Obama’s Stance on Coal True to Form

His now controversial stance on the coal industry, as elucidated to the SF Chronicle, is in the mainstream–of the American left’s view of the environment and the economy, as I already noted relative to the oil industry:

Today, it’s fair to say that the Democrats, on the whole, would like to see a more European style of economy come to these shores.  For them this involves putting into place the social net they see in Europe (universal health care, a robust dole for the unemployed, widespread trade unions, etc.)  and the high, progressive taxes to go with them.  What’s generally missing from their programme is the economic development facilitation, and no where is their animus against this more evident than with offshore oil development.  The Republicans forced them, kicking and screaming, into letting the moratorium on this on both left and right coasts to expire.  It’s a given that, under an Obama presidency and a Democrat controlled Congress, that would be reimposed, and our dependence on foreign oil imports stretched out.

Fuelling this animus is a luddite, romantic vision of a country, once depopulated, being returned to its pristine state.  Such a vision drives the environmental movement, and drove much of the 1960’s radical revolt, another reason why people such as William Ayers matter.  Under such a regime we would have the worst of both worlds: a socialistic economy without the drive for the wealth creating development it needs to live on.  Even the Soviet Union was committed to industrial development.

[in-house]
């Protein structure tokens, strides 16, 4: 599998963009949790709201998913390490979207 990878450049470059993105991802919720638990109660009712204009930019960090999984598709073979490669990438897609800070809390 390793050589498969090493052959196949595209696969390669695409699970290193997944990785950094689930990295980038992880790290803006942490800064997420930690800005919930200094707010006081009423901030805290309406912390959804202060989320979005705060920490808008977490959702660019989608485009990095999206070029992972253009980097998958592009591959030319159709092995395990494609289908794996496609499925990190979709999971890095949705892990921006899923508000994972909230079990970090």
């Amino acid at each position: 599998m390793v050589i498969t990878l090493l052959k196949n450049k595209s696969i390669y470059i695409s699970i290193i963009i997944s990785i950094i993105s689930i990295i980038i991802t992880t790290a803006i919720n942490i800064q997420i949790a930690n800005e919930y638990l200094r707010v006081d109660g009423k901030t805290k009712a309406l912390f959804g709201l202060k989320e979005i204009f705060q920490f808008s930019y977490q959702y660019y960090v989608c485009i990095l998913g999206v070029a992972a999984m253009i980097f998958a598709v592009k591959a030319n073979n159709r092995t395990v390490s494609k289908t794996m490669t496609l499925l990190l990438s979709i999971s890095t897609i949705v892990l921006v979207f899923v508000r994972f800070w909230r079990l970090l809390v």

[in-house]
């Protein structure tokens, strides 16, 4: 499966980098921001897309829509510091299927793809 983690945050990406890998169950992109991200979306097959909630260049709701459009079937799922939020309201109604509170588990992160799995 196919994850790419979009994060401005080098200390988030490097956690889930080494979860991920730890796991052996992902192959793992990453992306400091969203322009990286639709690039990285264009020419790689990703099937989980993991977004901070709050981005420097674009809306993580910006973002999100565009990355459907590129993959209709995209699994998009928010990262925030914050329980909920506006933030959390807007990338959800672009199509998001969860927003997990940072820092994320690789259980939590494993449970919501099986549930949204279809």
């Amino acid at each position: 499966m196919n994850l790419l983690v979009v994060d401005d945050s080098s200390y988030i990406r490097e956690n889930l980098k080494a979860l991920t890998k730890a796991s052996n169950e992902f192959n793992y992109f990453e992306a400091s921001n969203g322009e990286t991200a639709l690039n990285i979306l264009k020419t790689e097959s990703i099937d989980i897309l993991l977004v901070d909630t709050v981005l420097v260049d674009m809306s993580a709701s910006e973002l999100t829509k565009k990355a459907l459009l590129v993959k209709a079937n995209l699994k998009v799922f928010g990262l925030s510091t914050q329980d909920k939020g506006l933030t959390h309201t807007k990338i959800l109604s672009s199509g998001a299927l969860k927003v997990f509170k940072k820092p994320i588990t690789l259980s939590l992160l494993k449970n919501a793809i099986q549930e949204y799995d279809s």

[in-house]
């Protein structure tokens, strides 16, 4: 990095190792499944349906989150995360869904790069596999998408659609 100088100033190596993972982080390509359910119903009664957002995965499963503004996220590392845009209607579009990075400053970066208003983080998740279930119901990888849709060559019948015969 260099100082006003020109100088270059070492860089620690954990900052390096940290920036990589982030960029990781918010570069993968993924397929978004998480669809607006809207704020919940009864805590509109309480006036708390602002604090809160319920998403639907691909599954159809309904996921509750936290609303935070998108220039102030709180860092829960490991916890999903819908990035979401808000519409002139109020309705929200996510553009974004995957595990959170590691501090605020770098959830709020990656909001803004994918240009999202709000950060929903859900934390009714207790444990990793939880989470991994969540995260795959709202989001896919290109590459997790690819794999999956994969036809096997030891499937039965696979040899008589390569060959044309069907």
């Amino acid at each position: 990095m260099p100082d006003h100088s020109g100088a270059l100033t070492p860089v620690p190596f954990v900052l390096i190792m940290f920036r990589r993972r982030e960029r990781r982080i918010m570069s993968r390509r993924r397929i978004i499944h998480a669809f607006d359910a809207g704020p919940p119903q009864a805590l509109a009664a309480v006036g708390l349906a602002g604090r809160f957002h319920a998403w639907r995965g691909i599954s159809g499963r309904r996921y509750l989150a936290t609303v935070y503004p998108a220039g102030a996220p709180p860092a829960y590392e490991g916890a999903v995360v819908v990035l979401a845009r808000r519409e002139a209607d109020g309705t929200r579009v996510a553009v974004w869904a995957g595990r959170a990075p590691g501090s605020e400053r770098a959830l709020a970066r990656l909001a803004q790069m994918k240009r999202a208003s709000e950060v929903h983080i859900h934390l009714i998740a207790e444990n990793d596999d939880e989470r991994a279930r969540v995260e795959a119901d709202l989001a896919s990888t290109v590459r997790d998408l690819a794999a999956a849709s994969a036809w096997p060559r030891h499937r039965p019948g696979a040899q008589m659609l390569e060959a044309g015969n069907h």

And Europeans wonder why some of us feel the way we do about our counterparts on the left…

Churchgoers Still Aren’t Breaking for Obama

This from the Politico:

Barack Obama has courted white weekly churchgoers as avidly as any Republican-leaning bloc of voters, though it now appears his efforts may fall flat on Election Day.

The Gallup Poll now shows Obama backed by 28 percent of white voters who attend church at least once a week — a group that makes up a roughly a third of all voters — which would be no improvement from the 29 percent of these voters who, according to exit polls, backed Democrats John Kerry and Al Gore in the previous two presidential election.

“There has been remarkably little change among whites in the religion gap,” said John Green, of the Pew Forum on Religion and Public Life and a top specialist on the convergence of religion and politics.

No Democratic nominee in the modern day has made more of an effort to court religious voters than Obama. Jimmy Carter, a Southern evangelical, was the last Democrat to narrowly contest weekly church-going voters in a two-man race. But where Carter attempted to deemphasize his faith in the 1976 campaign, Obama has repeatedly returned to his faith to narrow the so-called God gap that has dogged Democrats for decades.